In a study published on WordStream, I found that most top business websites had multiple CTA’s above the fold and that the most common combination of these CTA’s was Sample + More info type CTA’s. In another study, ReferralCandy explains that for a CTA to be effective, it needs to have certain features including: 

  • Using action phrases
  • Using first-person
  • Creating a sense of urgency
  • Eliminating roadblocks or friction
  • Standing out and easy to find

3. Social proof

When people visit your homepage for the first time, they’re looking for some signs that indicate they can trust you. It’s not that they would be amazed at your services and buy from you right away. They do everything they can to make sure your claims are valid and that they can trust you. 

Your homepage plays an important part in building trust with your visitors. You need to use social proof on your homepage to gain people’s trust. Some of the most popular social proofs are: 

  • Case studies: You could mention the detailed success story of your clients.
  • Testimonials: You could use recommendations from your happy customers.
  • Reviews: You could feature real reviews of your products or services by trusted sources. 
  • Social Media: Showing how many followers you have or showing their positive posts about you is a good way to gain new visitors’ trust.
  • Trust Icons: You can showcase the logos of the companies you’ve worked with or the publications you’ve been featured on.
  • Data/Numbers: If you have worked with an impressive number of people or have achieved impressive results with them, you can show the data/numbers on your homepage.

Getting any of these social proof elements for your website is easier said than done. You need to have a really good track record so that you could get testimonials from your clients. Reach out to your previous clients and ask for testimonials. You should also actively reach out to bloggers and ask them to review your products in their review articles. An example of a great review article to be featured on is Ben Aston’s best Gantt Chart Makers review. You might want to offer them a free trial of your software and an affiliate link to get featured in their review articles. You can then take an extract from the article and feature it on your homepage as a positive review. A good website template is a time saver when placing testimonials on a page. If you’re using WordPress, premium WordPress themes have the testimonial section by default.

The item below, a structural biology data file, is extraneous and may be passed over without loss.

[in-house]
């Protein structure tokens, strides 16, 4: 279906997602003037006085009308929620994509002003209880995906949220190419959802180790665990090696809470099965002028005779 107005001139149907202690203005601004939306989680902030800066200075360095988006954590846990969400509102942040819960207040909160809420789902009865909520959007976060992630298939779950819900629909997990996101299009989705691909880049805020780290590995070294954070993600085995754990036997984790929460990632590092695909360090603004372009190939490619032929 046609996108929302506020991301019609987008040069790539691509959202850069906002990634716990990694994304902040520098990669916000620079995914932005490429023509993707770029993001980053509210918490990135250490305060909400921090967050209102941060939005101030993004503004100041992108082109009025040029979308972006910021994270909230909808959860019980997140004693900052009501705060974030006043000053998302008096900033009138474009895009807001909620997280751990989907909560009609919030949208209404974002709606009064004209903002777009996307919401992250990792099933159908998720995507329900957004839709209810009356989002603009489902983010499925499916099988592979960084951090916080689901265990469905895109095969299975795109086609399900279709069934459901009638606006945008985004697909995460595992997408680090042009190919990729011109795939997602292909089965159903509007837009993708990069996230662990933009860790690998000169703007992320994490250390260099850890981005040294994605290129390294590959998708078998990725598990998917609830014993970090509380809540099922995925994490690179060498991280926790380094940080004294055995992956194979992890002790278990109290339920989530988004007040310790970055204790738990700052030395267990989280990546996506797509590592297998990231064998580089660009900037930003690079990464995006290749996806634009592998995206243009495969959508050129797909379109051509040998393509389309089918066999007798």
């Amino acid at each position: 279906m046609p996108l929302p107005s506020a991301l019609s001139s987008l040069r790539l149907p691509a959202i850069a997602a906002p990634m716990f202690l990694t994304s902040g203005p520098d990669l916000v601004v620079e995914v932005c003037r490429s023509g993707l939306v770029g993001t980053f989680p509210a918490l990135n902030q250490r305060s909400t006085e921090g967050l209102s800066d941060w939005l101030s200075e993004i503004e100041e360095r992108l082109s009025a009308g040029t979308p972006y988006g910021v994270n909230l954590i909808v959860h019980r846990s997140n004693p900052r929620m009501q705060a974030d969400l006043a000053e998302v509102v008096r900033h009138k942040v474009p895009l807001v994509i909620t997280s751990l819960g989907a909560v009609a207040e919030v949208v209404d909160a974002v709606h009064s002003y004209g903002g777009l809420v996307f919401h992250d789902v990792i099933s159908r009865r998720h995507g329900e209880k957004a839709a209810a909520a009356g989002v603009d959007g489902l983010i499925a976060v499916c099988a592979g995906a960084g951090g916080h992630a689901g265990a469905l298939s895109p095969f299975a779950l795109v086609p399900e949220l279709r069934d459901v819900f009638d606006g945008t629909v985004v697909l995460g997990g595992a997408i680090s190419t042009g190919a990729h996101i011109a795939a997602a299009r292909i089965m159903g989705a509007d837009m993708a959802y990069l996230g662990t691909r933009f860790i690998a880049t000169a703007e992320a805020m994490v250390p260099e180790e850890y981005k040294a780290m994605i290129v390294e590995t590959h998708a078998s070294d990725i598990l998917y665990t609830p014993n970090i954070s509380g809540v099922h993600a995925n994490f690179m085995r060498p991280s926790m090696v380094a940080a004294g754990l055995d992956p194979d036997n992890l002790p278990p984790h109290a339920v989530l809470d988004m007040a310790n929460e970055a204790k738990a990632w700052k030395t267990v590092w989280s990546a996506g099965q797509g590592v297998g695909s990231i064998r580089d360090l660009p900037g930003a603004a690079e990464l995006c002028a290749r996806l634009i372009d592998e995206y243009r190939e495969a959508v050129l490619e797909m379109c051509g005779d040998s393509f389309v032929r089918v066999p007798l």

Using any of these elements on your homepage would make it possible for your visitors to trust you. Automate.io uses various social proof types on their Zapier alternative landing page to build the most level of trust with their visitors.

Finally: 

To increase your homepage conversions, you need to stick to some of the tried and tested homepage optimization practices recommended by most experts. You can also A/B test some of these elements and see what’s working best for you. Some of these practices are using your main CTA’s above the fold, using various CTA types to capture people with different intentions, and using social proof on your homepage to build trust.


Photo by UX Store on Unsplash

Mostafa Dastras

Mostafa Dastras has written for some companies such as WordStream, SmartInsights, LeadPages and MarketingProfs. What keeps him up at nights is how he can help his clients increase sales with no BS content marketing. Visit his blog, LiveaBusinessLife, or connect with him on LinkedIn to get him to write for you.

2 comments

    1. Not the author of this post, but… is there a better term that you’d like to share with us?

      I still use ‘above-the-fold’ on a regular basis.

      It’s still very relevant, especially with Google’s Core Web Vitals update putting emphasis on First/Largest Contentful Paint, which is… how long until the ‘above-the-fold’ content appears loaded.

      Google calls this content that is “visible within the viewport” which I don’t think is necessarily better or less confusing to laymen.